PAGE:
CARACAS, Sept 25 (Reuters) - A $5 billion loan that Venezuelan state oil company PDVSA negotiated with China will be available by year-end, but the funds will go directly to contractors rather than into company coffers, a senior PDVSA source told Reuters on Friday.
President Nicolas Maduro announced the loan during a trip to Beijing in September, saying the funds would be put toward boosting oil production.
“The money will begin flowing at the end of this year,” said the source, who asked not to be identified. “(It) will be paid directly to the companies that execute the projects.”
Venezuela has received $50 billion in financing from China through an arrangement created in 2007 under which the South American nation repays loans in shipments of crude and fuel.
Maduro’s government has in the past used Chinese financing to bolster flagging international reserves, which have steadily weakened since last year on the oil market rout.
The source said PDVSA is planning its 2016 operations with the expectation that oil prices will bounce back above $50 per barrel.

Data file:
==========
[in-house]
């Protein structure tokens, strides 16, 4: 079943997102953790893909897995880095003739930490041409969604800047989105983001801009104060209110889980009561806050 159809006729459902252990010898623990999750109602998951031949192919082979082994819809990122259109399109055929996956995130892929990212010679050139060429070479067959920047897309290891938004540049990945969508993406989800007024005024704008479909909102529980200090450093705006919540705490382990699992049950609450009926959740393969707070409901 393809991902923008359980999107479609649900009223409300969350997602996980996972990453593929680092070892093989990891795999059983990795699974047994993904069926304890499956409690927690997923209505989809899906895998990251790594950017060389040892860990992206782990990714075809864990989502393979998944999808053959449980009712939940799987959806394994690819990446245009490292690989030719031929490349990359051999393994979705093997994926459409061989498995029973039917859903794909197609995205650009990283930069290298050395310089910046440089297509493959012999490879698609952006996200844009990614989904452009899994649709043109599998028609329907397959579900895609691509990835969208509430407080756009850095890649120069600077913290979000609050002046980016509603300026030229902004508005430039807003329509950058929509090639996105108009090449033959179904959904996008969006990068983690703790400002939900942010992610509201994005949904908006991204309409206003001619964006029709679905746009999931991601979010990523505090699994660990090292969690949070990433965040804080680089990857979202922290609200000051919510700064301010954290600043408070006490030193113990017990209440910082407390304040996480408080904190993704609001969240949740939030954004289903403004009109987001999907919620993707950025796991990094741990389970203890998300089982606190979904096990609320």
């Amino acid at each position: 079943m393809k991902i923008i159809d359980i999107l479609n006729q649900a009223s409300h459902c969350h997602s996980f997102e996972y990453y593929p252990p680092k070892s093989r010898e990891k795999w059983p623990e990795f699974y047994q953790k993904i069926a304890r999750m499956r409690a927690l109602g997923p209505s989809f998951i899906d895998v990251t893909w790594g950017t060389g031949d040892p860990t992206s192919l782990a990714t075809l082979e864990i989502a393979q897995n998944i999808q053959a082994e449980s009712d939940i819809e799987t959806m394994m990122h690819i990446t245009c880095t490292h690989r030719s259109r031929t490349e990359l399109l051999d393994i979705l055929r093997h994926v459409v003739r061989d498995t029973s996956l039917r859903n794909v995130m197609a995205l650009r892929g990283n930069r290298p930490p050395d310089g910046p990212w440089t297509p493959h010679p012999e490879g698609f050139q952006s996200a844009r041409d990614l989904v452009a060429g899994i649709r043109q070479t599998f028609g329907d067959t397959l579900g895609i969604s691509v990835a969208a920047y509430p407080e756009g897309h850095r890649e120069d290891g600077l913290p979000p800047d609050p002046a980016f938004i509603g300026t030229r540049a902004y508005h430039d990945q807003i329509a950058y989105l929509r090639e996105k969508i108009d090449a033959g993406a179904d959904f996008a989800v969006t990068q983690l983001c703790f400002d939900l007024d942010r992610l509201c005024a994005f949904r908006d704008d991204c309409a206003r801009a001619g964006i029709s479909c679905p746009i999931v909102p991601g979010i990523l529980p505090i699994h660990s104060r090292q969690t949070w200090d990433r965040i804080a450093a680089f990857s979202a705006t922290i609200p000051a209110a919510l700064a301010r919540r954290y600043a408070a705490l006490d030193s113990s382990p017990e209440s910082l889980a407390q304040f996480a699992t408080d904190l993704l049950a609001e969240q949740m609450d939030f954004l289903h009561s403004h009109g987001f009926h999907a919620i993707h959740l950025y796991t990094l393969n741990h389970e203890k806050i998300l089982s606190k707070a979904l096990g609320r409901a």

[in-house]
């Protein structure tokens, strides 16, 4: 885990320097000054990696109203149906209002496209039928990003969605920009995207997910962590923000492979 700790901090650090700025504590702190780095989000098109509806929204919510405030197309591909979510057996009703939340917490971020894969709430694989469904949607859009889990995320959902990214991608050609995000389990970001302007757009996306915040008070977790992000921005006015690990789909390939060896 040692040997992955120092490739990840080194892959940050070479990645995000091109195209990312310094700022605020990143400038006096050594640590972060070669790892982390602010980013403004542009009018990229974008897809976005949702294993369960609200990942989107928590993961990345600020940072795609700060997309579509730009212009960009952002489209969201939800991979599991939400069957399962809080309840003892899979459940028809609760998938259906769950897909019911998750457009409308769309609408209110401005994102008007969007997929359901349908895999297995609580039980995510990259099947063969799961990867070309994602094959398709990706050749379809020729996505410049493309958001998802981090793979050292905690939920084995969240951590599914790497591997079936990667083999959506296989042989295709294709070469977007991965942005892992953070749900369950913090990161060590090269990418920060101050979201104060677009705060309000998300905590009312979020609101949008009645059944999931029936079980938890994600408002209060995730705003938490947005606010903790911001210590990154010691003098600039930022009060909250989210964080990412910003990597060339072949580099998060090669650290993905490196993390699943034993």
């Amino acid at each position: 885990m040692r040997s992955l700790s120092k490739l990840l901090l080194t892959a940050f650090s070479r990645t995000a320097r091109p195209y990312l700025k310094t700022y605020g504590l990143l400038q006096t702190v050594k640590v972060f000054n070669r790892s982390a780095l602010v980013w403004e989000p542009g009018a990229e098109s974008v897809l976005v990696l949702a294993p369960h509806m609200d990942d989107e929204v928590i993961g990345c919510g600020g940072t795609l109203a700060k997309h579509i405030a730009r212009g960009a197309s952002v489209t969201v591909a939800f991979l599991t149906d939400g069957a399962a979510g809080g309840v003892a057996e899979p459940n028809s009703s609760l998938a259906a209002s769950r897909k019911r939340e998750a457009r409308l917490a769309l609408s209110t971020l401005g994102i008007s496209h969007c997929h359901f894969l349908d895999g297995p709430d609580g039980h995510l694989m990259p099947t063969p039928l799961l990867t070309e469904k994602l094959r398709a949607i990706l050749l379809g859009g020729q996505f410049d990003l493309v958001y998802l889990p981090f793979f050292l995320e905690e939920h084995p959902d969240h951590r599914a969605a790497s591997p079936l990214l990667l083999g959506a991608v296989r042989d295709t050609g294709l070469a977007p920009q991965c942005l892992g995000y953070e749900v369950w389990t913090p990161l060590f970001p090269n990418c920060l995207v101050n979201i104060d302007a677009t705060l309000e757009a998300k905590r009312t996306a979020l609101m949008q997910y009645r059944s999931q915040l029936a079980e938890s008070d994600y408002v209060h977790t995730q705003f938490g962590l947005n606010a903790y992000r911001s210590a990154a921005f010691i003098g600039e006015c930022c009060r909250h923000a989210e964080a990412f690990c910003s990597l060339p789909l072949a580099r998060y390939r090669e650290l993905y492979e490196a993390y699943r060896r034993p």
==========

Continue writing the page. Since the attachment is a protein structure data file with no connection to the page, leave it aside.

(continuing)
“Next year will be a less difficult year than this one in terms of prices,” said the source, estimating that the country’s crude will sell at a price “above $50 per barrel.”
Venezuela’s basket of crude and refined products closed the week at $40.51, the petroleum ministry said on Friday.
With prices at current levels, PDVSA has struggled to pay providers, meet budget targets, and pay for imports, according to industry analysts.
But the company is prepared to pay down $3.4 billion in bonds that mature in late October and early November, the source said. He confirmed that the government has bought back a portion of the outstanding debt, without saying how much.
“We are going to pay, as we always have,” he said, adding that the expected increase in oil prices will help the company pay off some $3 billion in bonds that come due in 2016.
PDVSA also expects in the coming months to reduce its debts with oil services companies, which have grown this year as a result of lower revenue.
“After (the debt payments), there will be more room to pay providers,” he said. (Writing by Brian Ellsworth; Editing by Andrew Hay)